Bankruptcy may put a stop to harassing creditors
Credit collectors may use harassing tactics to threaten debtors, but there are ways to put a stop to them.
People who owe a significant amount of debt to creditors in Kentucky and across the nation may be familiar with receiving harassing calls from creditors. Once people miss payments on their credit cards, mortgages, medical bills or other expenses, creditors may begin to call, send emails and even press charges against debtors. In some cases, the calls may become so harassing, that people are afraid to answer their phones.
In one case, a Texas-based debt collection agency was shut down by the Federal Trade Commission for using verbally abusive scare tactics to collect money on overdue payday loans. Collectors were found threatening to take people to jail if they did not respond. Some collectors told people that they would lose their children if they did not start repaying their debt. Other incidents involved harassing creditors telling people that they would hurt their pets or even dig up dead relatives. Creditors were found to call people in excess of seven times a day, including late at night, early in the morning and at their place of work.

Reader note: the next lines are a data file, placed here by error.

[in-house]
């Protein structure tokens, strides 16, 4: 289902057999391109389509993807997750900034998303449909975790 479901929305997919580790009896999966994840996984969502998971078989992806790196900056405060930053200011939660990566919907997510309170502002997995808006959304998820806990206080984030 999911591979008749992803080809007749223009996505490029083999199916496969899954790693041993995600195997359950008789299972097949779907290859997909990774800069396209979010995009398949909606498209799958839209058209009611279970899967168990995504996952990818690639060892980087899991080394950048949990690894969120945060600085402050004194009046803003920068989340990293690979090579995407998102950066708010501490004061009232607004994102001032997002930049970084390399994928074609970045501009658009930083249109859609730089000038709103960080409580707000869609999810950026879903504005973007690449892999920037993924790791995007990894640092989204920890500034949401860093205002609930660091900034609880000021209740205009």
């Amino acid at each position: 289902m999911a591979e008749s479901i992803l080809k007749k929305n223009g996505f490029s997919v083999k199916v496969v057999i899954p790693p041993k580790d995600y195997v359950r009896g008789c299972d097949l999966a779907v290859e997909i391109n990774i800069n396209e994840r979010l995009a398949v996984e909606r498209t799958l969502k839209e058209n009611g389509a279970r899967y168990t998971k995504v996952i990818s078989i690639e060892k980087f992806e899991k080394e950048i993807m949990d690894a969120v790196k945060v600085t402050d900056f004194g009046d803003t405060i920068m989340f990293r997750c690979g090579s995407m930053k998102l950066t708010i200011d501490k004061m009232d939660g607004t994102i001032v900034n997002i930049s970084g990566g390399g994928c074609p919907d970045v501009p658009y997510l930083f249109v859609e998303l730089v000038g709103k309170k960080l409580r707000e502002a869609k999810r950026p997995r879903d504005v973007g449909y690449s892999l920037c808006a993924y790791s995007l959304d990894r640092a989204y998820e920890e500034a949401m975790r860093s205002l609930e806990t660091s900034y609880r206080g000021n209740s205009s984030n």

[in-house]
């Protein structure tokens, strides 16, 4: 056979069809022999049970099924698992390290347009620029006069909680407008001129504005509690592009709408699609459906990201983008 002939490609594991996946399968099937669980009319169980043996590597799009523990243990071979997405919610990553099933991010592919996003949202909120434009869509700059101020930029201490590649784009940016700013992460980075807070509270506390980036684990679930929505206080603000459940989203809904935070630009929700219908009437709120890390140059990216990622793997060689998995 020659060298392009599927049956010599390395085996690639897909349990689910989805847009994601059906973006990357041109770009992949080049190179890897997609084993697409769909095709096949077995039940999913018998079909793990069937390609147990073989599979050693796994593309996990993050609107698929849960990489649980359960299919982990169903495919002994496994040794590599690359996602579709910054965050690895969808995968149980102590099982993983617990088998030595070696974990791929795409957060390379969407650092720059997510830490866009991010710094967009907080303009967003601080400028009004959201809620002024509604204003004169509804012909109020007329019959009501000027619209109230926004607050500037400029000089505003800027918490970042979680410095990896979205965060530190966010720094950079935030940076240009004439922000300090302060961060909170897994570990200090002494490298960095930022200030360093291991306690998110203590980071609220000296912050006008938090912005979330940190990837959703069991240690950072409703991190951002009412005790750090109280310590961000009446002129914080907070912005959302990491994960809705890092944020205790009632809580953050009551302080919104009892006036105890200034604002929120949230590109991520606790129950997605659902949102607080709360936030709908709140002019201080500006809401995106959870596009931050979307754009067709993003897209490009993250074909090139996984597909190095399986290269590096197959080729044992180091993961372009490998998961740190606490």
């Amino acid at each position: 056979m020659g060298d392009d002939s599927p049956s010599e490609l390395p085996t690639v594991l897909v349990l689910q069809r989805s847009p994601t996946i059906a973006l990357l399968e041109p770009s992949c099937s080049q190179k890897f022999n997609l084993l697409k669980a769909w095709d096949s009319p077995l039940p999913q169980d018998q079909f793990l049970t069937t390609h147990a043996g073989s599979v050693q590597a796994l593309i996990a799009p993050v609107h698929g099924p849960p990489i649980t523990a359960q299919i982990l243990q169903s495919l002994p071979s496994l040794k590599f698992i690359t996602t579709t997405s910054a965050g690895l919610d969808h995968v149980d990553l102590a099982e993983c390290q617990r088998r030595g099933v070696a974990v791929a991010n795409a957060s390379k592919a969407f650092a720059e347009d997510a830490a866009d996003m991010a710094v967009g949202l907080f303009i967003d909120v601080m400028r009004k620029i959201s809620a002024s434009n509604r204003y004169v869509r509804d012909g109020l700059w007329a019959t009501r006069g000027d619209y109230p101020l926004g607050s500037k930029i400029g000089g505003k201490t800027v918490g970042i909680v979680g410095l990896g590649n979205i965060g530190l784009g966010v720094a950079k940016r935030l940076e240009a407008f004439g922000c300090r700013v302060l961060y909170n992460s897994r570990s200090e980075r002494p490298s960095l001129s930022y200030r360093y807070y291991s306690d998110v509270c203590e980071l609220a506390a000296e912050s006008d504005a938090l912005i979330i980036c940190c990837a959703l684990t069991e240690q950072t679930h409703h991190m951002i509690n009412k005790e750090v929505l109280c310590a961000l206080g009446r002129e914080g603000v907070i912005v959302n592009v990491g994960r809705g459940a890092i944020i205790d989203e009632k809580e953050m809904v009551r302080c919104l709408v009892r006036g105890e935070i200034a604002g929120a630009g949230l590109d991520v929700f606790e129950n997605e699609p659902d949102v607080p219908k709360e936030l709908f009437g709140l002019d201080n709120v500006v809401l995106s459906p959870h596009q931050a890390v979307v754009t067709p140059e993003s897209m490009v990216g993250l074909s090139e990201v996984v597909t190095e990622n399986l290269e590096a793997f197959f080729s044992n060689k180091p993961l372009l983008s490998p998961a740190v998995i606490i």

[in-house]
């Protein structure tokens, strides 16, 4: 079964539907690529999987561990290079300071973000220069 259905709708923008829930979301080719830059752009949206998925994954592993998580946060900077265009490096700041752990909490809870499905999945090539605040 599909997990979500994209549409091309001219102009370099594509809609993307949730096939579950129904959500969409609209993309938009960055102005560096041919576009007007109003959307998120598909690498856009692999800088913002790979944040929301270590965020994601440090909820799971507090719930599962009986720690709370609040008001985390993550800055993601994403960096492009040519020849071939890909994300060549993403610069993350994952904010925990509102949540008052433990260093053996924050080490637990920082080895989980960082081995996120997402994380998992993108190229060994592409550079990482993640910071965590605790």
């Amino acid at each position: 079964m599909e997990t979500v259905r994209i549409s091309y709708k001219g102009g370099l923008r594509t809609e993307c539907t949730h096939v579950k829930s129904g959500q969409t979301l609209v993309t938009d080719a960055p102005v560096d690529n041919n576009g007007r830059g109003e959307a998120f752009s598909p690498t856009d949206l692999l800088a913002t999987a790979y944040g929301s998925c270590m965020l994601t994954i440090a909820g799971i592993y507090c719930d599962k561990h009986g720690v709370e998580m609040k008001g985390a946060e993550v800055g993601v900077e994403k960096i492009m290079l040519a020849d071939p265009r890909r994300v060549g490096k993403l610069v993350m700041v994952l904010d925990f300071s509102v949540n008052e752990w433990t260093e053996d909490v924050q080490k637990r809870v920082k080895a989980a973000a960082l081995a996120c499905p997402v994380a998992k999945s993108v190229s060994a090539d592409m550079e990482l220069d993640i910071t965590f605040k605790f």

The Fair Debt Collection Practices Act prohibits collectors from making constant calls, using profane language, adding more to the initial debt amount or threating debtors to garnish wages. It also protects people from having collectors take them to court as a way to regain unpaid debt. Debt collectors do not have the authority to pose as federal authorities or other officials to intimidate debtors.
When people file for bankruptcy, an automatic stay is put in place by the U.S Courts. An automatic stay halts creditors from contacting debtors in order to regain property and assets. Depending on the circumstances surrounding the situation, the automatic stay may be in place for a temporary period. As long as the stay is in place, however, creditors can no longer pursue or continue wage garnishments or lawsuits. They can not make telephone calls, send emails or correspond with the debtor in any other fashion.
It is crucial that people submit a comprehensive list of all their debtors when filing for bankruptcy, as these are the crediting agencies that will receive the notice of automatic stay.
Obtaining legal counsel
People who are faced with harassing creditors, overwhelming debts and the pressure of trying to make ends meet, may find solace in speaking to an attorney. A bankruptcy lawyer in Kentucky may be able to answer your questions and point you in the right direction when it comes to choosing the right legal option.